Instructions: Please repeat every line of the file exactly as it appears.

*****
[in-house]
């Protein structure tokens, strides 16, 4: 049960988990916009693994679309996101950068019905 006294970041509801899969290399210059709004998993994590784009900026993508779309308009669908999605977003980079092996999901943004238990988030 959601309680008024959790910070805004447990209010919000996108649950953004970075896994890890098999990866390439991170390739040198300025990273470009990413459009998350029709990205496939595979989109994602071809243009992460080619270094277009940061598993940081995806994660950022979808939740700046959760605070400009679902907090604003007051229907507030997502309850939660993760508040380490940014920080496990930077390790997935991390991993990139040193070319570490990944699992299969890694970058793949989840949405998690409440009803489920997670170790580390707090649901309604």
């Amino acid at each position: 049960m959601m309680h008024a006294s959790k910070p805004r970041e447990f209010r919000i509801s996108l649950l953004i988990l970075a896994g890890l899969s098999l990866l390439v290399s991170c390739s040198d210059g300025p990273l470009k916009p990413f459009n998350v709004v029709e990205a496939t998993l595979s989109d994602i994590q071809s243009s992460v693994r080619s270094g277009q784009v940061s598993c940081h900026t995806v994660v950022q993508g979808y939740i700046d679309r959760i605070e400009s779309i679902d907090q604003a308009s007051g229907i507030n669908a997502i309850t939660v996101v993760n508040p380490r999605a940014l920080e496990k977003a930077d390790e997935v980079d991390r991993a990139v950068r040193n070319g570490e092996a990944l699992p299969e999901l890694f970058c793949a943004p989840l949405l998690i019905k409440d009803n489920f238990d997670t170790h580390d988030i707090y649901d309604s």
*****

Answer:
[in-house]
């Protein structure tokens, strides 16, 4: 049960988990916009693994679309996101950068019905 006294970041509801899969290399210059709004998993994590784009900026993508779309308009669908999605977003980079092996999901943004238990988030 959601309680008024959790910070805004447990209010919000996108649950953004970075896994890890098999990866390439991170390739040198300025990273470009990413459009998350029709990205496939595979989109994602071809243009992460080619270094277009940061598993940081995806994660950022979808939740700046959760605070400009679902907090604003007051229907507030997502309850939660993760508040380490940014920080496990930077390790997935991390991993990139040193070319570490990944699992299969890694970058793949989840949405998690409440009803489920997670170790580390707090649901309604």
């Amino acid at each position: 049960m959601m309680h008024a006294s959790k910070p805004r970041e447990f209010r919000i509801s996108l649950l953004i988990l970075a896994g890890l899969s098999l990866l390439v290399s991170c390739s040198d210059g300025p990273l470009k916009p990413f459009n998350v709004v029709e990205a496939t998993l595979s989109d994602i994590q071809s243009s992460v693994r080619s270094g277009q784009v940061s598993c940081h900026t995806v994660v950022q993508g979808y939740i700046d679309r959760i605070e400009s779309i679902d907090q604003a308009s007051g229907i507030n669908a997502i309850t939660v996101v993760n508040p380490r999605a940014l920080e496990k977003a930077d390790e997935v980079d991390r991993a990139v950068r040193n070319g570490e092996a990944l699992p299969e999901l890694f970058c793949a943004p989840l949405l998690i019905k409440d009803n489920f238990d997670t170790h580390d988030i707090y649901d309604s």